Saturday, May 27, 2006

Great Taipei Rides I: The Xindian Loop

Update [2010-3-29] A number of people get lost or can't find the right turn off on Pingguang Rd. The Biking Viking has a nice write up and a good photo of that turnoff.

This four hour ride is an excellent weekend morning ride that will help you get in shape for some of the harder rides outside of Taipei. It's amazing that such great riding is available so close to Taipei, and if you use the MRT, you can cut out nearly all of the unpleasant city riding. I timed this ride starting in the Yongkang St. neighborhood. If you take the MRT (recommended), your actual riding time would slightly less than 3 hours. This ride lower medium in terms of difficulty-but you must be comfortable with climbing hills. If you have not learned how to climb hills yet comfortably, I would recommend you practice on the road through the Fudekeng cemetery behind Liuzhangli. This ride is written up in Great Taipei Rides II: The Graveyard (and Beyond).

Taipei to Xindian

You have two options: take the MRT to Xindian Station or ride via the Riverside Park bike paths down to Xindian. Enter the Riverside Park bike path from Siyuan Rd. behind the Gongguan night market passing the Taipei Water Park on you way in. When you enter the park, turn left and head south toward Xindian. After a short downhill, you will pass the Baozangyan (Treasure Hill) and go under the Fuhe Bridge. Continue all the way down to the Jingmei River and follow the bike path along the Jingmei River. Exit the bike path at the Old Jingmei Bridge on Jingwen St. Cross the bridge into Xindian and go straight on Jingwen St. until you run into Roosevelt Road. Continue in the same direction (south) along Roosevelt until you get to the Xindian Station.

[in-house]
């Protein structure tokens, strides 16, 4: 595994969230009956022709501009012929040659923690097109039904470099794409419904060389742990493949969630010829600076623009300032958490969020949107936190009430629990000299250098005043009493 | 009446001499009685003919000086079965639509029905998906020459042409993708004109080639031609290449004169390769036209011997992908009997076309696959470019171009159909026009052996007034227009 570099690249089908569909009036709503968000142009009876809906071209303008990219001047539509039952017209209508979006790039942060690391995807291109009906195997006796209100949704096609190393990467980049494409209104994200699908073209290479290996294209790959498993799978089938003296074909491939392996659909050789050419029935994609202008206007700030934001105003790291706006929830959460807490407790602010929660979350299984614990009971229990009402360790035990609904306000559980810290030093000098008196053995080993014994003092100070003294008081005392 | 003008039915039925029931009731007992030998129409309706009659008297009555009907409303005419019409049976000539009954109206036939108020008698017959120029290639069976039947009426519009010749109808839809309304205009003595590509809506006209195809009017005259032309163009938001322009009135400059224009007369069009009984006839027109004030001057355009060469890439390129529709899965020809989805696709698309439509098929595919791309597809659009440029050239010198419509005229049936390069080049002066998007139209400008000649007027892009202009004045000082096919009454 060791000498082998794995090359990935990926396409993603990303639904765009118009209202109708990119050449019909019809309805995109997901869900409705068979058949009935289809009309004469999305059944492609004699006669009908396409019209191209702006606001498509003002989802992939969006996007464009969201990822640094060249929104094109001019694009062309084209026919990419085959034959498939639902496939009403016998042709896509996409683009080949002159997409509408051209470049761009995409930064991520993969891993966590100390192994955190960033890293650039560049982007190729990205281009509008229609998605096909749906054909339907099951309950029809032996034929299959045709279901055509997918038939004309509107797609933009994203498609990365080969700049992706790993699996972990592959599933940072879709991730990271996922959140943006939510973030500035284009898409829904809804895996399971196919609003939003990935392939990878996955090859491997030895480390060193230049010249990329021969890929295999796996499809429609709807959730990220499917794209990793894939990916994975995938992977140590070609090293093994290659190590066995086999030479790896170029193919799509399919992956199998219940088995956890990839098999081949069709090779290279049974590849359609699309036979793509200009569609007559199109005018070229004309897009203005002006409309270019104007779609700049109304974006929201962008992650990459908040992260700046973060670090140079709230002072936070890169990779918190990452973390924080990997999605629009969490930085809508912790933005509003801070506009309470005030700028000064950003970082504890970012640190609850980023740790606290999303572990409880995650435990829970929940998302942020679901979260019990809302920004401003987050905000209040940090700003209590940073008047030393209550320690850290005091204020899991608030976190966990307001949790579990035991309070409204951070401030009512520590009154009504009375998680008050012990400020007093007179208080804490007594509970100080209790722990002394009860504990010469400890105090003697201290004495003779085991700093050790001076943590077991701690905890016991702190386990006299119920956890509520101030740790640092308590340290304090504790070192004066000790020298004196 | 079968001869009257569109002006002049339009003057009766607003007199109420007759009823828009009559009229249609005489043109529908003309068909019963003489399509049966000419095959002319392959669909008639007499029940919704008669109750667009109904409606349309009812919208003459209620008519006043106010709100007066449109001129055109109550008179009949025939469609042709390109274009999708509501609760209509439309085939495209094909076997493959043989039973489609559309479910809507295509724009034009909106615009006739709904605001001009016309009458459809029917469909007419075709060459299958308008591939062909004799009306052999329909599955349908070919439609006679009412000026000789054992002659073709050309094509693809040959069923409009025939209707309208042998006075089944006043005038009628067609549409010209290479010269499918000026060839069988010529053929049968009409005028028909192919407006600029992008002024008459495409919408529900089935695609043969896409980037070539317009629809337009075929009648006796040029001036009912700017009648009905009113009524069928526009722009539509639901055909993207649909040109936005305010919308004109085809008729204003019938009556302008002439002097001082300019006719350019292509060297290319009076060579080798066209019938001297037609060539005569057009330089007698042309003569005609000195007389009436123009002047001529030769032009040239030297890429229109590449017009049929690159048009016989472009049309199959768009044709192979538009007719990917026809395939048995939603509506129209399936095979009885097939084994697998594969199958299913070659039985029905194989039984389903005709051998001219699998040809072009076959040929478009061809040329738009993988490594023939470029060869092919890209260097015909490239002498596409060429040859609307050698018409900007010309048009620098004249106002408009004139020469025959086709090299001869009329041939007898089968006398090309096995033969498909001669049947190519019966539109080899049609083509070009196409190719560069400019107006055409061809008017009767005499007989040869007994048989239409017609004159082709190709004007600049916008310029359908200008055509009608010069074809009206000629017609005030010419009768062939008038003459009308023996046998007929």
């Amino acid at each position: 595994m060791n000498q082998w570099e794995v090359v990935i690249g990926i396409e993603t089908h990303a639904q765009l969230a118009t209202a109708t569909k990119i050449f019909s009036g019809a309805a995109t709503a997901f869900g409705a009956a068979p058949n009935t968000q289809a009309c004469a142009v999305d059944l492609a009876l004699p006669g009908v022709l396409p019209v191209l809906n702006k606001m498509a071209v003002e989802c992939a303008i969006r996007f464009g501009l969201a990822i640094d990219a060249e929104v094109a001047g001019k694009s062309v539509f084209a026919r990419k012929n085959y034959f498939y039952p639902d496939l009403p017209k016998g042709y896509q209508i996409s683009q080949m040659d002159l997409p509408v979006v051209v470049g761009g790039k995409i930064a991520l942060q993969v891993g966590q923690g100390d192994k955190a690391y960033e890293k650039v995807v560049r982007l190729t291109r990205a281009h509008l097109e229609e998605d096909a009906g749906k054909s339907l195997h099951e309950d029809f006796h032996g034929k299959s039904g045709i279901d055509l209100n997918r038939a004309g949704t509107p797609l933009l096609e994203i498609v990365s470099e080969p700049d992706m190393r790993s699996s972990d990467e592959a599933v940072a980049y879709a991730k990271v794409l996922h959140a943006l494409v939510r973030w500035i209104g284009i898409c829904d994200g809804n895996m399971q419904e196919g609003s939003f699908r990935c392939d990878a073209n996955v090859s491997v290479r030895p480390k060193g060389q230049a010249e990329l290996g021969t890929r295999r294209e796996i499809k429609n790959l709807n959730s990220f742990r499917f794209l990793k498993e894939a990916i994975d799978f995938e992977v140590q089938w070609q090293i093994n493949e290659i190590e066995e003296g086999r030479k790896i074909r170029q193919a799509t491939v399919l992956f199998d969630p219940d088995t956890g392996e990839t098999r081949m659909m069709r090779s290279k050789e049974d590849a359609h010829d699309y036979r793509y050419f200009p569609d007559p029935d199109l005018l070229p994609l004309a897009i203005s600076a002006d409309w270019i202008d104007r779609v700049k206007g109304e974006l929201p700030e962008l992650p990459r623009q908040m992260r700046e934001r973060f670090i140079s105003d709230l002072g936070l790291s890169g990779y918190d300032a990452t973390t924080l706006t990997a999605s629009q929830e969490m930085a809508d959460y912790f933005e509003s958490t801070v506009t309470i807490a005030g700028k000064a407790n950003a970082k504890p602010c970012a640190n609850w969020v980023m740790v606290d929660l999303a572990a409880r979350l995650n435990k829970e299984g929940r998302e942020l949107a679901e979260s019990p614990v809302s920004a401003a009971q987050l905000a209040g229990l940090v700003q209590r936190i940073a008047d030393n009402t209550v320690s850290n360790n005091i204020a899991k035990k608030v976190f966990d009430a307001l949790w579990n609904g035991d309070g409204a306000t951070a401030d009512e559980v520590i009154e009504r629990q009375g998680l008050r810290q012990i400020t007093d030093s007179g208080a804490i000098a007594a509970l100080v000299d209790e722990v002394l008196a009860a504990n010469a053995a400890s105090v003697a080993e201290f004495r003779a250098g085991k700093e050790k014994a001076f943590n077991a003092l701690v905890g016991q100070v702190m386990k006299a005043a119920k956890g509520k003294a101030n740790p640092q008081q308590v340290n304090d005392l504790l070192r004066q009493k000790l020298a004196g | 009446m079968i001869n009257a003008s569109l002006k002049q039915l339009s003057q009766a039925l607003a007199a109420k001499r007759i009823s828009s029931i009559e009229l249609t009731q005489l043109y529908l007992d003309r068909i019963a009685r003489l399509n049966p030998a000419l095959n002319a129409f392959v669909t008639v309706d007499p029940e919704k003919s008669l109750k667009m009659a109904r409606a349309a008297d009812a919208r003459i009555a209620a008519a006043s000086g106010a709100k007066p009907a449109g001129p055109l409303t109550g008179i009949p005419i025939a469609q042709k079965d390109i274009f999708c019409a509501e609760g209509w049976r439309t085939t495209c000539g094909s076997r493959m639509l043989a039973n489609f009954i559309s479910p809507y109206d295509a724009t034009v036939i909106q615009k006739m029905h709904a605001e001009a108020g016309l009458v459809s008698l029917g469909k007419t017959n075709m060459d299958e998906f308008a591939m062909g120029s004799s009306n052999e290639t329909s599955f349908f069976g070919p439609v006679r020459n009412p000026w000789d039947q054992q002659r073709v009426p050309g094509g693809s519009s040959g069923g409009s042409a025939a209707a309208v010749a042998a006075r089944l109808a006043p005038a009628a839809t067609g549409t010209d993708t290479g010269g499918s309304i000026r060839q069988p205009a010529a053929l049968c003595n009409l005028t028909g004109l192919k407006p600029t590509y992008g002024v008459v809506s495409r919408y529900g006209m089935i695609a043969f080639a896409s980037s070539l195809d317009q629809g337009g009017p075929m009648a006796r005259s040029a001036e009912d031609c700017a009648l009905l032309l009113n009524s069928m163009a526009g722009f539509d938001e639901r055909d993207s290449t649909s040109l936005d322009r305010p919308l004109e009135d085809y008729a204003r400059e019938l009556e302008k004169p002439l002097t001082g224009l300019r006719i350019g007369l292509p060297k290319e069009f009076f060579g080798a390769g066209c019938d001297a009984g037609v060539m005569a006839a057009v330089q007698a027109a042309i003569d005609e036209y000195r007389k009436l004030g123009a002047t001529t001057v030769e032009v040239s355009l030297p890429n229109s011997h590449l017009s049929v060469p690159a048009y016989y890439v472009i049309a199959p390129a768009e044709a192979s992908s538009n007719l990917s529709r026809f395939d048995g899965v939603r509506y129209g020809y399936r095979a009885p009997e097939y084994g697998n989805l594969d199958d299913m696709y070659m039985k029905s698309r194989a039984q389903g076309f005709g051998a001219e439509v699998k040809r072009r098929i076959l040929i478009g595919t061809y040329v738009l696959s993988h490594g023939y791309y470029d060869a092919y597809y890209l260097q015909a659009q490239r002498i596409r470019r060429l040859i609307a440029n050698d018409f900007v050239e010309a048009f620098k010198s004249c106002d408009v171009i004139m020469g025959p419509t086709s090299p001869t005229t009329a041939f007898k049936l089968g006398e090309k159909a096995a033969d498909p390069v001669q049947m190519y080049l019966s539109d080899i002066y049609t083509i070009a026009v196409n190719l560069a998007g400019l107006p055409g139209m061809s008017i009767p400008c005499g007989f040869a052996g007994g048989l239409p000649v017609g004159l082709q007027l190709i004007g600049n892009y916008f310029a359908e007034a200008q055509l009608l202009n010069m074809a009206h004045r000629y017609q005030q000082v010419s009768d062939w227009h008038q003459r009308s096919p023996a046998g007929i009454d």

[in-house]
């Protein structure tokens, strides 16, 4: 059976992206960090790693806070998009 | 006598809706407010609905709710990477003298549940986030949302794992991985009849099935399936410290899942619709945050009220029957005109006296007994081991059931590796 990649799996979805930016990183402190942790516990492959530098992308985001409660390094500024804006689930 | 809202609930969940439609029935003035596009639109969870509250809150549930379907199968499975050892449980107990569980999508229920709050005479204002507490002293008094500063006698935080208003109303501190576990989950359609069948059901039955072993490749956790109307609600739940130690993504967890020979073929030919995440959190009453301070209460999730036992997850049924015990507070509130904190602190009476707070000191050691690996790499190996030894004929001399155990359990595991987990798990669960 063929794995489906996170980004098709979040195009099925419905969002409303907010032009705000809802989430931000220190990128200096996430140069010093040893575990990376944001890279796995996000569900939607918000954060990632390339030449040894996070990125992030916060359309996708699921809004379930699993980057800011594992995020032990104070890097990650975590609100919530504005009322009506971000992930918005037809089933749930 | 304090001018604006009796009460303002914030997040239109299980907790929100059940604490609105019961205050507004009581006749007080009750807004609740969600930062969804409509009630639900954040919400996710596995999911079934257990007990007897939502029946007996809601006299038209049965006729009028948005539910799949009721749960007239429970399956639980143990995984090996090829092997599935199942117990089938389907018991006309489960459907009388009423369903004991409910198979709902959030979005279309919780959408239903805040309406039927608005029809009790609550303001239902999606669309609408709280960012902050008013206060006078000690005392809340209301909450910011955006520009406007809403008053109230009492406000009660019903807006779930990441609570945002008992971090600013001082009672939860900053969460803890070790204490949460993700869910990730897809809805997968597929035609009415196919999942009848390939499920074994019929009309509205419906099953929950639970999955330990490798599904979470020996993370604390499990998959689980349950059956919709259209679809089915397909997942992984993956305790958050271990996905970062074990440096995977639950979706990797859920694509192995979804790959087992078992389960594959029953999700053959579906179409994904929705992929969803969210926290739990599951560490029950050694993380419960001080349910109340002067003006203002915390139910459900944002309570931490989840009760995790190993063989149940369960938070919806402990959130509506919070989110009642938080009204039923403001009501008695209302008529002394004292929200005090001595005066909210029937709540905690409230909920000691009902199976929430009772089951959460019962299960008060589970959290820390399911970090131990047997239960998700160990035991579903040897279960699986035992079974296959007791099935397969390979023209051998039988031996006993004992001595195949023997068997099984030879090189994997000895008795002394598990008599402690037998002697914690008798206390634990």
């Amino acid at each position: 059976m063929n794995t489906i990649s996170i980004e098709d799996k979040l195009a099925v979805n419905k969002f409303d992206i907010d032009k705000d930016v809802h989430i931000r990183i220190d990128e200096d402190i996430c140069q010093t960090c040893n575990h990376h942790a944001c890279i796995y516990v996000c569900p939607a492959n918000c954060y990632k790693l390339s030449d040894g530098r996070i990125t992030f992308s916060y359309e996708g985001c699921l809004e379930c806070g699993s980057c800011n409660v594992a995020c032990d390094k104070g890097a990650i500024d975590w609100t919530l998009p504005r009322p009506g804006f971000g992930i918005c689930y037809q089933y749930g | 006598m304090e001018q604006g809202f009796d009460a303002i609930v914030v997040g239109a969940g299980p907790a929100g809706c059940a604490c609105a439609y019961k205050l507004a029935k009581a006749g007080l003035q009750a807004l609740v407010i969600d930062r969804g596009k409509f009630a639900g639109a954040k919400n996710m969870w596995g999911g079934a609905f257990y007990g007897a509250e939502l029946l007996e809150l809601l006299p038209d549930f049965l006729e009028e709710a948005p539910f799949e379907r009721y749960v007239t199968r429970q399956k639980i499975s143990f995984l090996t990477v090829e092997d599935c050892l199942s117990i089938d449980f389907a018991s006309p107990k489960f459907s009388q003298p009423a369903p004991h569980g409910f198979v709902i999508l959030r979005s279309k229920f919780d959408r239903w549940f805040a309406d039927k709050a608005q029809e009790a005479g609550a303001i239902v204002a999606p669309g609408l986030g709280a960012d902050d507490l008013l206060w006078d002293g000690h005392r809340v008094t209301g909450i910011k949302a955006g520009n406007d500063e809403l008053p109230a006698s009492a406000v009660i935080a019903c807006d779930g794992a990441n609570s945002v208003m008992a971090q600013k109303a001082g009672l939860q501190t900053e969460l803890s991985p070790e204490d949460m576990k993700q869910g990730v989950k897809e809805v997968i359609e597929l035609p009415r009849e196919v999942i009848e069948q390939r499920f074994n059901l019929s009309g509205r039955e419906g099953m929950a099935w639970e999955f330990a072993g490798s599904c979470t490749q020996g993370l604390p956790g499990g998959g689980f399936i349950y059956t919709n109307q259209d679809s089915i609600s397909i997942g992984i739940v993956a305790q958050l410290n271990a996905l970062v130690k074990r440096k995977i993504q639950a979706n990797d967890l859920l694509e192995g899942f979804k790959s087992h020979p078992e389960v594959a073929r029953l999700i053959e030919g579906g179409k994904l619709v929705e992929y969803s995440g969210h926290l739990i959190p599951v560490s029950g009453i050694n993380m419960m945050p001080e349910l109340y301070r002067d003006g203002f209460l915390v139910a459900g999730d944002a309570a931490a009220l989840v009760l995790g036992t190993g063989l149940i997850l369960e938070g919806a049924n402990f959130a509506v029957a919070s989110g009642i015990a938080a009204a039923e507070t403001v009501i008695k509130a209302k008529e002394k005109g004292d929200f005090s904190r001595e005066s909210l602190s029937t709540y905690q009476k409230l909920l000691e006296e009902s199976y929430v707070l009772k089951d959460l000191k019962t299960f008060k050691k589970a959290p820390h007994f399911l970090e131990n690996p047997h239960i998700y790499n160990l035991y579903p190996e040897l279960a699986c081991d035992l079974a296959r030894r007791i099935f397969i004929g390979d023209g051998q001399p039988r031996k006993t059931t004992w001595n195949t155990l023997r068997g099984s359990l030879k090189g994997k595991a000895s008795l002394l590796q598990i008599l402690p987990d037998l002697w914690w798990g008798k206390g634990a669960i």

2. Bitan

Exit the Xindian MRT station at the back where the buses park. Follow the street along the flood wall into the market street and then turn right to cross the Bitan Suspension Bridge. On the other side, go straight for about 50m. and find the entrance to Hanbi Road (there is a 711 at the corner).

Hanbi Road is a few blocks of typical city and then you have your first short climb. At some point Hanbi Rd. turns into Yongye Rd. You will pass a Family Mart in this fairly pleasant suburban area, and then all of a sudden you are cruising downhill into rural Taiwan. Now you are on Tanxin Rd. passing through farms and some very sleepy little villages. A few kilometers later you will come to a poorly marked juncture. Follow the road on the left going down. The higher road on the Right (Tanxin Rd.) is the one you will come down on in about 90 minutes to complete the loop.

After you take the left hand turn and go down, you will do another brief climb and then will find yourself riding beneath some pretty cliffs along the edge of the Xindian River. The water is a beautiful green on sunny days and there are lots of flowers here in the spring. Stay on this road until you come to a T-intersection with a few houses and a country store on the right. Buy water here--this could be your last chance for the next 15km, most of which will be uphill.

Pingguang Creek to Shitouzaishan